Guyana hosts Mashramani Costume Design Competition, know historical facts 

The Guyana Tourism Authority hosted its Mashramani Costume Design Competition in observance of the upcoming Mashramani celebrations.

Guyana hosts Mashramani Costume Design Competition, know historical facts 
Guyana hosts Mashramani Costume Design Competition, know historical facts 

Guyana: The Guyana Tourism Authority hosted its Mashramani Costume Design Competition in observance of the upcoming Mashramani celebrations.

Visit Guyana took to social media and shared the update on the results of the competition. First place went to Group B, for their innovative design of an “Eco-bird” emphasizing the importance of sustainability and conservation in Guyana’s tourism product.

The teams demonstrated passion, creativity and of course fun throughout their designs as well as presentations and we couldn’t be prouder to work with such talented people!

Visit Guyana extended gratitude to the Georgetown Public Hospital for inviting me to be a judge at their Mashramani Cultural extravaganza. It was an event full of colour, music, dance, storytelling, food and fun. It also extended special thanks to Chelauna Providence and her team for putting together a wonderful staff bonding and cultural event.

Residents of the Palms Geriatric Home got into the Mashramani spirit as they held their Mash Parade in the Brickdam compound this morning.

Residents were dressed brightly in their costumes and danced their way around the facility.

Visit Guyana also dropped the images while explaining the historical aspects of Mashramani and outline its several elements.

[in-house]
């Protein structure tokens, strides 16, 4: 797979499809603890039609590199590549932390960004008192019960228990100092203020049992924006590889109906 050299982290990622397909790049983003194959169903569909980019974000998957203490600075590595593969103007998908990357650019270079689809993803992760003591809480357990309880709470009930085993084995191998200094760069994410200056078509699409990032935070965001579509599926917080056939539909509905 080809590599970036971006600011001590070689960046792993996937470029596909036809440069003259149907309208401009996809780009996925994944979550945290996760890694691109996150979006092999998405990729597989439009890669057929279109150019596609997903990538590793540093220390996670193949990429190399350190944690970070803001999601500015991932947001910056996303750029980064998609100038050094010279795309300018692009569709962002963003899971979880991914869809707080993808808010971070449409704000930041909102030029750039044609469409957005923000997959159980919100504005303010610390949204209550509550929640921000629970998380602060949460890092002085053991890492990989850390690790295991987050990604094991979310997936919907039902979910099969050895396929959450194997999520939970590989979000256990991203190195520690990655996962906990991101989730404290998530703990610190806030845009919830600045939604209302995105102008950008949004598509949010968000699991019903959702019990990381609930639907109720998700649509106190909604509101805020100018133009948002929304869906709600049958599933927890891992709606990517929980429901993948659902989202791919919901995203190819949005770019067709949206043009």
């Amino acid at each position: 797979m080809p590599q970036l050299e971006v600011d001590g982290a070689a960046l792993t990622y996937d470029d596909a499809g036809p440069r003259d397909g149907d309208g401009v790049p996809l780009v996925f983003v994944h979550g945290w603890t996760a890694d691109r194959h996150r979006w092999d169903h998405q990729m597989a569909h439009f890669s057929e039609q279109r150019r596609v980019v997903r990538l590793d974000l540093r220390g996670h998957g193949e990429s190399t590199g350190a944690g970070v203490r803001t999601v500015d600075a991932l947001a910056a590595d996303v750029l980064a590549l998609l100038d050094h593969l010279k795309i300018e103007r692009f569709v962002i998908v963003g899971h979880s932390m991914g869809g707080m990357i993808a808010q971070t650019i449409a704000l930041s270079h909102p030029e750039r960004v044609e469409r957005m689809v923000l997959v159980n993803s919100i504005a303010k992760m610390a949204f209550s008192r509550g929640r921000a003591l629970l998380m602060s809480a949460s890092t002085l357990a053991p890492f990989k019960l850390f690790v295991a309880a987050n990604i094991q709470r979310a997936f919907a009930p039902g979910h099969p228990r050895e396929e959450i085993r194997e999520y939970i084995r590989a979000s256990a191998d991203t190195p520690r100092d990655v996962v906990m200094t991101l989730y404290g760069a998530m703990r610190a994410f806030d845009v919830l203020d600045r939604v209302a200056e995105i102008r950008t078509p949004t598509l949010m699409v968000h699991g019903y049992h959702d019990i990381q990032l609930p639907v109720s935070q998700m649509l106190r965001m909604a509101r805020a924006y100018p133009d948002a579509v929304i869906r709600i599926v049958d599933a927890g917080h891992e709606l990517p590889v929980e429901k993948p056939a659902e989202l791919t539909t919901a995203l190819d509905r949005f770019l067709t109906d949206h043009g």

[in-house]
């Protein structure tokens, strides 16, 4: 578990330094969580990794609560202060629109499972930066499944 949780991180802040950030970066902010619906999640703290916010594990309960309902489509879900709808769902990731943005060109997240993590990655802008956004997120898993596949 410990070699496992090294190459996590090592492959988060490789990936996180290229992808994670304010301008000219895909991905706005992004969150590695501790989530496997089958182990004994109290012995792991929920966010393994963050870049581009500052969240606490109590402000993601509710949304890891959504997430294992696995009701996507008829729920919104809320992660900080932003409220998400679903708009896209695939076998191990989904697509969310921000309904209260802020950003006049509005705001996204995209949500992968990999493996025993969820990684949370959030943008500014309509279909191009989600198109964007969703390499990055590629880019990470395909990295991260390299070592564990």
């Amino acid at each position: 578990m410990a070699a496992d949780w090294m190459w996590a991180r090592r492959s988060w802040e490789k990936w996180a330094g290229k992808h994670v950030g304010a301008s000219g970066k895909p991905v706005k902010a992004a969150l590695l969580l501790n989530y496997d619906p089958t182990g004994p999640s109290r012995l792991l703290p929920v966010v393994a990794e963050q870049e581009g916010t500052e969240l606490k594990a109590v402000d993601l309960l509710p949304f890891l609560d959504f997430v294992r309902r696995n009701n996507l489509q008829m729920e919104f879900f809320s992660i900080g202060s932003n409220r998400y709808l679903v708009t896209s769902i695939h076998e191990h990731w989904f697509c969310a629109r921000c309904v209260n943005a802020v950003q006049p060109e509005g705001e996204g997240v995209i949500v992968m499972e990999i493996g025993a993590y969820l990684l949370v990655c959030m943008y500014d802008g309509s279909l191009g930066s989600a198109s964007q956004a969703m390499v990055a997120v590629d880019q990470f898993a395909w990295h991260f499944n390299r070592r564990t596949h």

Mashramani was first celebrated in February, 1970 when Guyana became a Republic. Guyana’s “Mashramani”, with its name rooted in the culture of its indigenous Amerindians, means “the celebration of a job well done.”

Where did the name come from?

Recognizing that there was a need for a cultural festival steeped in local tradition, the Jaycees of Linden who had been organising Independence Carnival in Mackenzie since 1966, began searching for a name to replace Carnival. Cricketer Basil Butcher suggested an Indigenous word be used.

This was agreed to and several individuals including Allan Fiedtkou, an Amerindian, were contacted. Fiedtkou held discussions with his grandfather who explained a type of Festival that was held by Amerindians whenever they gathered to celebrate a special event. This event he said was like “Muster Many” (or Mashirimehi in Amerindian) and sounded in Arawak like Mashramani. Steps were taken to confirm this. 

Adrian Thomson concluded that since no one could have confirmed or denied that the Arawak word for Festival was Mashramani, then the Festival could be called Mashramani in Guyana. 

Elements of Mashramani

No Mashramani is complete without Masquerade. Masquerading figures such as Bam Bam Sally, Mad Cow, Flat Foot Flouncers and Tall Lady.

In addition to these street parades, leading up to mash there are many steel pan, calypso and soca contests and performances.

The Mash Day depicts a hive of activity from Vlissingen and Irving streets all the way to the National Park, with an air of expectancy. Thousands of people summon to the streets to participate in the annual Mashramani celebrations, which has been a part of Guyanese culture for over 50 years